“My first point of need is needing people to know that these things are happening,” she said. “It’s (that process is) not what I want.” 

A lot of OIDEI’s reporting has been slow, because the director’s position would be the person to handle that, Patterson-Stephens said. Although she does not have the time to fulfill that role within her own leadership, Patterson-Stephens has been doing it. 

While the position has been vacant for the last three years, Patterson-Stephens has taken the lead in developing and authoring the 2023-2028 strategic plan and also bringing committees and councils together to synthesize those ideas while keeping record. 

Additionally, she has been tasked with gathering data for the climate survey reports, on top of her daily duties as vice president of OIDEI and chief diversity officer. 

“The climate survey reports have been so slow … I would prefer to turn out data much faster than I can,” she said. “And I won’t give up on it because information is half the battle when it comes to these needs.” 

Working alongside an “amazing team that’s very patient” with her, Patterson-Stephens said she does the best she can while also trying to be mindful of the things the rest of her team is trying to get accomplished.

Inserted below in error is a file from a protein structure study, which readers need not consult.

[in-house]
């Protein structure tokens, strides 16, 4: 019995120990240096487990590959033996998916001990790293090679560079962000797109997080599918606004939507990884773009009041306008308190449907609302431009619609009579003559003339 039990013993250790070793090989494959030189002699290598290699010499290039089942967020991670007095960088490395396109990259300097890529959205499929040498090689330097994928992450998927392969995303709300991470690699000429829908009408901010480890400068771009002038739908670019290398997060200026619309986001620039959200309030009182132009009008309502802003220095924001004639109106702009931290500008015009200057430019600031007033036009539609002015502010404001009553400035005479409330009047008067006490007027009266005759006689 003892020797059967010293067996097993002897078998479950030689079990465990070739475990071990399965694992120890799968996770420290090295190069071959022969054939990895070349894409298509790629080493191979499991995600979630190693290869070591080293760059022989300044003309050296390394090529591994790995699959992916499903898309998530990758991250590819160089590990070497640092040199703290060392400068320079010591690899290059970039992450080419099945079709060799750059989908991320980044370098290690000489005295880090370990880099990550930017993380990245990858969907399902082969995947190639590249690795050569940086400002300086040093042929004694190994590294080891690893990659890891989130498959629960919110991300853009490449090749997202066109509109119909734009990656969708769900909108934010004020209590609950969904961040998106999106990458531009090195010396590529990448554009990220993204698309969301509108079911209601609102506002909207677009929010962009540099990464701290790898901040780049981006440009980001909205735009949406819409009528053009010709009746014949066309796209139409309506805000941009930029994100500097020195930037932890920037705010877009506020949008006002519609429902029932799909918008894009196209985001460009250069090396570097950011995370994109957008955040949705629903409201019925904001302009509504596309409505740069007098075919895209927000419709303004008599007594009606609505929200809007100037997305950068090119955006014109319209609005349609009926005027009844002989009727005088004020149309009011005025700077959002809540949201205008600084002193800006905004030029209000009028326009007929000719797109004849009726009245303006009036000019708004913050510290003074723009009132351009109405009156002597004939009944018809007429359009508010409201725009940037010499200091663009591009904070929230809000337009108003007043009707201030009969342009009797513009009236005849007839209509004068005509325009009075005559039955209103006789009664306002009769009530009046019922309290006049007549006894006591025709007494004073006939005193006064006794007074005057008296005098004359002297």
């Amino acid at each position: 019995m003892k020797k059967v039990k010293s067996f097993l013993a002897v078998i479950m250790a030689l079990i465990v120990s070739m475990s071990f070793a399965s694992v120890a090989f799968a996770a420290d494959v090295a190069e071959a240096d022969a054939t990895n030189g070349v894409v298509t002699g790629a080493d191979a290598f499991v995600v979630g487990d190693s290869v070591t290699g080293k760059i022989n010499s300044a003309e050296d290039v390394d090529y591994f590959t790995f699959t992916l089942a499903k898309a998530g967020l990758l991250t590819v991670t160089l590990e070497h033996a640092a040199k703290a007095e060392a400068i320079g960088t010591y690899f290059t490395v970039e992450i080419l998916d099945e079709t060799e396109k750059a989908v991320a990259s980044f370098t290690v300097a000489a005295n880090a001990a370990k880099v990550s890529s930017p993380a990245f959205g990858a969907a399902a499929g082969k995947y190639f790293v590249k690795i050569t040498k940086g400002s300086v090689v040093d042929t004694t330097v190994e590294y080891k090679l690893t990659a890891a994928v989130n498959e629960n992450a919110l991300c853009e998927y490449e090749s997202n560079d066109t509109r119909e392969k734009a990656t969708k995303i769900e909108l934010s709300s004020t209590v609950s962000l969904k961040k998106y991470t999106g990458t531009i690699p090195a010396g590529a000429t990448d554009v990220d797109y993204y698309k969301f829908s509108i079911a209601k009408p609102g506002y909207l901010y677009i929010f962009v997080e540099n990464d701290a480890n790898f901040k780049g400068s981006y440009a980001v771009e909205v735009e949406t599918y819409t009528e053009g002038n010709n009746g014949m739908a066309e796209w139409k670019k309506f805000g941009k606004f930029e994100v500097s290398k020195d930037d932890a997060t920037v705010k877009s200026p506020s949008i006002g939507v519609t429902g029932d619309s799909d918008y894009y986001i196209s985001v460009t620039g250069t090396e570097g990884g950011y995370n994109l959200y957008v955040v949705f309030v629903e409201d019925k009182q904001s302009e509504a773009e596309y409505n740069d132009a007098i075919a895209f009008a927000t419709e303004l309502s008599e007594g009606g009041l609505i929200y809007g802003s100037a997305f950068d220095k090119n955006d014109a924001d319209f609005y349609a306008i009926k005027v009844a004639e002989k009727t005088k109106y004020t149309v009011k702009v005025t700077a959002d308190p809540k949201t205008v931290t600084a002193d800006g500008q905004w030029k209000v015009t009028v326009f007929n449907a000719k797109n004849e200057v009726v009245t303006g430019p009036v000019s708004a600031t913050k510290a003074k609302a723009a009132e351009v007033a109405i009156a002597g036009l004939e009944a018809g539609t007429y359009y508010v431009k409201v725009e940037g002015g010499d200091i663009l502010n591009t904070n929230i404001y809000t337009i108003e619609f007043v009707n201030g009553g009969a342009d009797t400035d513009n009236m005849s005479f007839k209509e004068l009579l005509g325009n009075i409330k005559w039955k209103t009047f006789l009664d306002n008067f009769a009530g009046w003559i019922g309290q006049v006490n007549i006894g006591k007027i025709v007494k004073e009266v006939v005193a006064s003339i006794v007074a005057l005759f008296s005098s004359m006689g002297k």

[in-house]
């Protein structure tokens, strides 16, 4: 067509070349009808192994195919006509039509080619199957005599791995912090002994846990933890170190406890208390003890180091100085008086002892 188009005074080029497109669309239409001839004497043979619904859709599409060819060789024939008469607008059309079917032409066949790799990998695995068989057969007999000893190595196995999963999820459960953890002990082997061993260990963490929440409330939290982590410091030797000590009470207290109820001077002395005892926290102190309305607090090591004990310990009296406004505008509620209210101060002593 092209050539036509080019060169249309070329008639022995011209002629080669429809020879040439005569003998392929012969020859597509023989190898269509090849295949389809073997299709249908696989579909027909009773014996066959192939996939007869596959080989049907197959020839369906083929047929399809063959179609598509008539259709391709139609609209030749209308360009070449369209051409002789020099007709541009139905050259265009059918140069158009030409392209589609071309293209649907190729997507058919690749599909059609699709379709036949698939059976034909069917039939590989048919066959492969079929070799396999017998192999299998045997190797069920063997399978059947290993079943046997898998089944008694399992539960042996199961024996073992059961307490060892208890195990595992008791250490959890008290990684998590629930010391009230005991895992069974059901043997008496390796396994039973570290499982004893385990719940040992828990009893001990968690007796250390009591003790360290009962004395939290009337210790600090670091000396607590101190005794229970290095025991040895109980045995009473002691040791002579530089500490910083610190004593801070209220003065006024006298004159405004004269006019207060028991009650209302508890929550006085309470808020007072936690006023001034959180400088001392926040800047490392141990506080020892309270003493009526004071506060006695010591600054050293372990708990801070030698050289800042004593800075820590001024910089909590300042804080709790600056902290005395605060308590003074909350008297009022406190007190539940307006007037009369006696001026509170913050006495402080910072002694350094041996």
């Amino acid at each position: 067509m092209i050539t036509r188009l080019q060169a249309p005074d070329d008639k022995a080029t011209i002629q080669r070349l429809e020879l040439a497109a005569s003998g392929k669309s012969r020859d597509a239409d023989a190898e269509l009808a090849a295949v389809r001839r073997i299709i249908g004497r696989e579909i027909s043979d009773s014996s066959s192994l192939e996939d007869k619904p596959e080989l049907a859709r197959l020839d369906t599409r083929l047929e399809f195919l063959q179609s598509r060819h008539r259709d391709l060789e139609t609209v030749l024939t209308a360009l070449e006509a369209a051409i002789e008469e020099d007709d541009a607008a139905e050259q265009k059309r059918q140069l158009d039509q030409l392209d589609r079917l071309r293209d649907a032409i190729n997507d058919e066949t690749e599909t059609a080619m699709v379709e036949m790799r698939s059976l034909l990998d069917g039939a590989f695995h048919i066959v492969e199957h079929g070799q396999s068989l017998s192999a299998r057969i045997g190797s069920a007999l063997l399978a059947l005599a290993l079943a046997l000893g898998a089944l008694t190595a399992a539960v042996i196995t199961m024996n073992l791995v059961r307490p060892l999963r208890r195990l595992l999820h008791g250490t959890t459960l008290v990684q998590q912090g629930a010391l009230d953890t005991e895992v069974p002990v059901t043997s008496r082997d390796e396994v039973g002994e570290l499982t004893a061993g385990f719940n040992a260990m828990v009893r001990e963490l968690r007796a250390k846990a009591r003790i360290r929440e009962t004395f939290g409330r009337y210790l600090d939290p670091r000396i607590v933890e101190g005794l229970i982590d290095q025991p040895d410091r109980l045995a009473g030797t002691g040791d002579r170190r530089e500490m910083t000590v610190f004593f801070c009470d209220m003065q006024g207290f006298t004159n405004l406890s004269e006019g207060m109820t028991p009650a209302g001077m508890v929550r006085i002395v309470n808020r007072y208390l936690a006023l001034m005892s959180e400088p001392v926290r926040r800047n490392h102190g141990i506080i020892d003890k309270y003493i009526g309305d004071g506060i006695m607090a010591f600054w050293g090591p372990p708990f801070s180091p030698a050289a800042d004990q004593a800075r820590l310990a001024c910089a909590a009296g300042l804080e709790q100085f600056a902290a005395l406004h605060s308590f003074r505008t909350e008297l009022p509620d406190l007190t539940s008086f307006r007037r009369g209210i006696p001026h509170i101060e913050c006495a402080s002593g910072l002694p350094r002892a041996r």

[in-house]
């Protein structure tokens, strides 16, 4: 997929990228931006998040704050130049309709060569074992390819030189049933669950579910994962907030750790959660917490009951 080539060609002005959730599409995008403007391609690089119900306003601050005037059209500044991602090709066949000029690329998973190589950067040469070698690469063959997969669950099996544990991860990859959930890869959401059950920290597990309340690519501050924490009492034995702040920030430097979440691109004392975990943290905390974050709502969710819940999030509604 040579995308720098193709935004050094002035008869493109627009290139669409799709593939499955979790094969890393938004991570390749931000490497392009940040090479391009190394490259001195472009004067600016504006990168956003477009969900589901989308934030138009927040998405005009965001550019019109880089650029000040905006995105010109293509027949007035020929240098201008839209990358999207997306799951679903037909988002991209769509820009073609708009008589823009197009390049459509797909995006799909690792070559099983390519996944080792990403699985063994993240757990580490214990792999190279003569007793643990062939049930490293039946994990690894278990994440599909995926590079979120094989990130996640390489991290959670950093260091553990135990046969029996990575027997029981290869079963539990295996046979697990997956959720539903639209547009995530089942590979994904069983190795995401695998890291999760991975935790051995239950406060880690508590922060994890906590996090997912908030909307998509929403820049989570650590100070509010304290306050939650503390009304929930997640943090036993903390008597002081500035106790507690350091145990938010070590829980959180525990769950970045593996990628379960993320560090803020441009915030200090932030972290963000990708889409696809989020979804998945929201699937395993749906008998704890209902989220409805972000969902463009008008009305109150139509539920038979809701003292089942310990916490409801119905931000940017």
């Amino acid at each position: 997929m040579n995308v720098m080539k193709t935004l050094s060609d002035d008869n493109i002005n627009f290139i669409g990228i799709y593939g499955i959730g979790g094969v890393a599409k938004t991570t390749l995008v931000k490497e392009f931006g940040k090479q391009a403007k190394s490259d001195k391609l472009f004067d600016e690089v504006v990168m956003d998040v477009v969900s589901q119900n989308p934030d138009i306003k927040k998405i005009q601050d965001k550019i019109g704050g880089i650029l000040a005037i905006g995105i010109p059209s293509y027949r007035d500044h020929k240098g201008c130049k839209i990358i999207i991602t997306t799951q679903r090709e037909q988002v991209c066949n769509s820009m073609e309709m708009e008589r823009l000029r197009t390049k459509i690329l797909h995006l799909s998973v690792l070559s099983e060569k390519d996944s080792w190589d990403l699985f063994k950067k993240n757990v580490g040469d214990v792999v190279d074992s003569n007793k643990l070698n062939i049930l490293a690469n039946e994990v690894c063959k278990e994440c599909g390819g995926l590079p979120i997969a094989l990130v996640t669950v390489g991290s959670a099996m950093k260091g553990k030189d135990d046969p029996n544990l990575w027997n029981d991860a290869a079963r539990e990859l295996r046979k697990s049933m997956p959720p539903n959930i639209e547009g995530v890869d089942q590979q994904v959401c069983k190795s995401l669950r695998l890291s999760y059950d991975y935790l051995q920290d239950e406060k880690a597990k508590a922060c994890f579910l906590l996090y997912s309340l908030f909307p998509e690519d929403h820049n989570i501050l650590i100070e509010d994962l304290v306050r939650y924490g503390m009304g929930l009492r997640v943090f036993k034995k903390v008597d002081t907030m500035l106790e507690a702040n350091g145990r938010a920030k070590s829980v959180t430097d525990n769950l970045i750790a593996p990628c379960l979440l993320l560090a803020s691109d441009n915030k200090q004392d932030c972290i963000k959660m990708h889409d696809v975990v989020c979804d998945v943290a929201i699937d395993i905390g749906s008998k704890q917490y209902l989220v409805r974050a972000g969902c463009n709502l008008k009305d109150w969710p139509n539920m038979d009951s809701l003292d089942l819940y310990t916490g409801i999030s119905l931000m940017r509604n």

“I don’t like people having to work under that kind of pressure, but they (OIDEI) do,” Patterson-Stephens said. “But they know I care about them. They know I’m willing to do anything for them. So I guess that’s the trade off. Yeah, our work is not as robust as I would like it to be.”

Since the original search committee was put together for the director’s position, Patterson-Stephens has not submitted a position justification form to get it filled. 

When thinking about what needs to happen within the unit of Institutional Diversity, Patterson-Stephens said some of those needs are not funded, but for what is, the office works to sacrifice some pieces to ensure DEI programming can happen on campus. 

“I mean, people are still looking to us for financial support,” Patterson-Stephens said. “And I think it makes sense because we’re Institutional Diversity. By and large at different institutions that’s where you go if you can’t find your funding anywhere else: You go to program board, you go to institutional diversity. 

“So we have to make sure that at the best of our ability we’re able to support but we are not able to support like we would like to.” 

As for being tasked with being the direct report for institution-wide diversity efforts at CMU (whereas Murry handles the academic side) Patterson-Stephens said different institutions have different models. 

It is a lot of work for two people, Patterson-Stephens said, but they always have to build partnerships. She said some of the challenges are not necessarily that they do not have the right people or enough people, but that they are being strategic about the ways they are building partnerships.